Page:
Importantly, the cooldown in the housing market is occurring against the backdrop of rising interest rates. Since July 2017, the Bank of Canada raised its overnight rate target three times. While the target rate has remained unchanged since January at 1.25%, IBISWorld projects the overnight rate to increase markedly over the next few years, stabilizing at 2.5% in 2021. As interest rates rise, the spread between interest charged on loans and interest paid for deposits tends to increase. This signals a reversal of fortune for credit unions and other depository credit intermediaries, as a widening net interest spread signals widening gross margins.
Similar to the composition of aggregate household debt in Canada, a significant portion of issued personal loans are residential mortgage loans. For instance, according to the latest data available, 63.6% of total loans issued by industry leader Desjardins Group are residential mortgages. Considering that Desjardins Group accounts for 48.2% of revenue generated by credit unions in Canada, they are indicative of the industry as a whole.
In both 2017 and 2018, the Office of the Superintendent of Financial Institutions (OSFI) implemented new mortgage regulations to prevent the housing market from overheating. More specifically, the 2018 guidelines require that even uninsured borrowers with down payments over 20.0% must pass a stress test for application approval. Simply meeting contractual obligations is no longer sufficient to gain approval for an uninsured loan; mortgage applicants must have the ability to make payments as if their mortgage rate is the higher of either the five-year benchmark rate or the agreed-upon mortgage rate plus 200 basis points. As a result, declined mortgage applications have skyrocketed in 2018 thus far.
While the new mortgage rules are pumping the brakes on the housing market, there is a silver lining for credit unions; they are exempt from OSFI regulations due to their status as provincially, not federally, regulated institutions. Accordingly, credit unions are well-positioned to absorb some of the demand for mortgage loans in this new regulatory environment, as prospective homeowners who have their mortgage applications denied from banks may resort to alternative mortgage lenders. Yet, credit unions have not increased mortgage originations drastically in 2018. According to Martha Durdin, CEO of CCUA, much of this is due to credit unions’ inherently conservative nature. While some credit unions have voluntarily implemented the new OSFI stress tests, others simply do not have the funds to significantly increase mortgage originations.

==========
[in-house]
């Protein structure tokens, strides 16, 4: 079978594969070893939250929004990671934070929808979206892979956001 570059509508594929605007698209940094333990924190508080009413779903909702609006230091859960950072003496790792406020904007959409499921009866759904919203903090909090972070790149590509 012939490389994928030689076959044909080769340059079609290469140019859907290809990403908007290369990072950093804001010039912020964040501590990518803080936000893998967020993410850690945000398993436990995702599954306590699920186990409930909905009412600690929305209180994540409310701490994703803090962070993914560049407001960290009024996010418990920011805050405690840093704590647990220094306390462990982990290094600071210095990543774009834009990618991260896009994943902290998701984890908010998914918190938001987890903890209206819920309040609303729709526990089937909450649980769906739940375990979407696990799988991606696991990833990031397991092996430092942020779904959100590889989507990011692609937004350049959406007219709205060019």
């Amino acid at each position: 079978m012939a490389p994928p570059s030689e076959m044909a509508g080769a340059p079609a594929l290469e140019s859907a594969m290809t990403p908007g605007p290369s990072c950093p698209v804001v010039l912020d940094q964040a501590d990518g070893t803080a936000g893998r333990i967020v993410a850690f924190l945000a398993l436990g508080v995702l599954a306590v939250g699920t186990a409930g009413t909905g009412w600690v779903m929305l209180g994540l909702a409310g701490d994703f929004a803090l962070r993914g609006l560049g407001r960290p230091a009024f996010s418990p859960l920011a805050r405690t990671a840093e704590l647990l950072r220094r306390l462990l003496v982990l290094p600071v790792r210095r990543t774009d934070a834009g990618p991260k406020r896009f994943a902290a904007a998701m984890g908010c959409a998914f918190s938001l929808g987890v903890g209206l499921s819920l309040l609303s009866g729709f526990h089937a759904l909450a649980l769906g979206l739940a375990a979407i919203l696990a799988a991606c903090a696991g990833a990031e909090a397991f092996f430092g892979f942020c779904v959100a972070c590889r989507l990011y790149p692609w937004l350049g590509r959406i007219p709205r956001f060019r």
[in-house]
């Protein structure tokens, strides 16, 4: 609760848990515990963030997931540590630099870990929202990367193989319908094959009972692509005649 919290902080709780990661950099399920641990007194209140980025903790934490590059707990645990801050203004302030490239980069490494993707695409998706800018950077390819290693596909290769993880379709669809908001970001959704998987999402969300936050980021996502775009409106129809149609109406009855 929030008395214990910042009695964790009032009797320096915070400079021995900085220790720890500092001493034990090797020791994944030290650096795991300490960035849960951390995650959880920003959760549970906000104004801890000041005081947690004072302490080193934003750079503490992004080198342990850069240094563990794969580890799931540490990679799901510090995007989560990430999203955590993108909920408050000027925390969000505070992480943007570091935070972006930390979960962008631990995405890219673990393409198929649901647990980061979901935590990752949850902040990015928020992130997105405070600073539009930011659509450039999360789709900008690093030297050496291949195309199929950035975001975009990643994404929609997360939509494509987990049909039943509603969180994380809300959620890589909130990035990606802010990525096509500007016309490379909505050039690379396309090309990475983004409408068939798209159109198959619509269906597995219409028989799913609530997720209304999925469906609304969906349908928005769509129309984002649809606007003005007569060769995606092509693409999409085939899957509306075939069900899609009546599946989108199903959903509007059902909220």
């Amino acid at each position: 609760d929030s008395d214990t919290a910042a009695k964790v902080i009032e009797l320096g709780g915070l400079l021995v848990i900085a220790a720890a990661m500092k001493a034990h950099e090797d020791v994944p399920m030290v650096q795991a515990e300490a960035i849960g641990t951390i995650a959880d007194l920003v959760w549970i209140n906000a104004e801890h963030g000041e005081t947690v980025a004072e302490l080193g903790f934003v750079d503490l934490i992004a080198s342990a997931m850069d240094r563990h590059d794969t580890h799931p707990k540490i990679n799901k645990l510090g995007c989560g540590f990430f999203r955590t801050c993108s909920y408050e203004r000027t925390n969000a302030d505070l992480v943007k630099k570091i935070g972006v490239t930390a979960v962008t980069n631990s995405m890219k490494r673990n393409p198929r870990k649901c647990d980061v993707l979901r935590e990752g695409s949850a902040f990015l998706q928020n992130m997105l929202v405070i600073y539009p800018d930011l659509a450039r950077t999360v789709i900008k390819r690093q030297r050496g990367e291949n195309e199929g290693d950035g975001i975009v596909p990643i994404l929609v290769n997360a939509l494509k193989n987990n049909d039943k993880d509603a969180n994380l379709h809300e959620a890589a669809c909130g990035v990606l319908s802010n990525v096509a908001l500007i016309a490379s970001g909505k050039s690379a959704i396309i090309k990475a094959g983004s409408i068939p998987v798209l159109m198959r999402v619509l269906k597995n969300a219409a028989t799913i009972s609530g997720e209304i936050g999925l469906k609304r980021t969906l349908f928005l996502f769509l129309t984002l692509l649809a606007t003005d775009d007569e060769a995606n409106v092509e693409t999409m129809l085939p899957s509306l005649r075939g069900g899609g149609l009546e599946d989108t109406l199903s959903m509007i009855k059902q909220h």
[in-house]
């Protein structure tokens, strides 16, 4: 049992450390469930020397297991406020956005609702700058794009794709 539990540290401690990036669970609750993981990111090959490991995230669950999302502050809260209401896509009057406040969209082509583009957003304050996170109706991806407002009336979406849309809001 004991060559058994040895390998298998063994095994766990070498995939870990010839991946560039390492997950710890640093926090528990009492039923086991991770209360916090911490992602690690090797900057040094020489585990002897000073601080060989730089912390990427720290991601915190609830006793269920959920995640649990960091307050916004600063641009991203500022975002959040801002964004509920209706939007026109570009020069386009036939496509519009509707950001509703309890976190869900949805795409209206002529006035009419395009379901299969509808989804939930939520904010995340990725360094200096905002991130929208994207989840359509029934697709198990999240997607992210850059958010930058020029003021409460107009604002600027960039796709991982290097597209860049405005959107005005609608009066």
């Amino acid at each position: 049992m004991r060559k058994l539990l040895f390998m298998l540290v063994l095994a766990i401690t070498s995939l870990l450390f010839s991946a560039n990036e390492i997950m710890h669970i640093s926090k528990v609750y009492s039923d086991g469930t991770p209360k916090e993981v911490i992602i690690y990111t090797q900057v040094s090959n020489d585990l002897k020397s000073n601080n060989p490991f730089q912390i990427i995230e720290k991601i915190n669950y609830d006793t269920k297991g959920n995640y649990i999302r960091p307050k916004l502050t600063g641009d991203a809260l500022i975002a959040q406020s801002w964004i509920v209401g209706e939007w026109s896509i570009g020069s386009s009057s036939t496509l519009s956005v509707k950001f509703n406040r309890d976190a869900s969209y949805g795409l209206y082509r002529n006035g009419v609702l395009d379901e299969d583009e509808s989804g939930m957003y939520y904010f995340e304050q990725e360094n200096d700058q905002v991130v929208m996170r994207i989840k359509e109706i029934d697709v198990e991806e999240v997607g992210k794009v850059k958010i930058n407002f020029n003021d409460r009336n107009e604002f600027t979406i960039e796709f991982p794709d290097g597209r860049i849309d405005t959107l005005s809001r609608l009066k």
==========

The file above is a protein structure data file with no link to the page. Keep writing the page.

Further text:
Budding expansion opportunities
Credit unions are experiencing a dilemma: how can they attract customers and grow while competing with big banks? While credit unions may be able to plant roots in the rapidly growing cannabis industry, the fledgling industry poses a potential risk that credit unions might not be willing to take. Similarly, while the revised mortgage guidelines may push applications more from banks to credit unions, credit unions may be unwilling to take on relatively riskier customers. Whatever strategy credit unions adopt, rising interest rates are poised to lift all players higher.
Edited by Rebecca Simon. Designed by Anam Baig.
Industry Impact: Credit Unions; Commercial Banking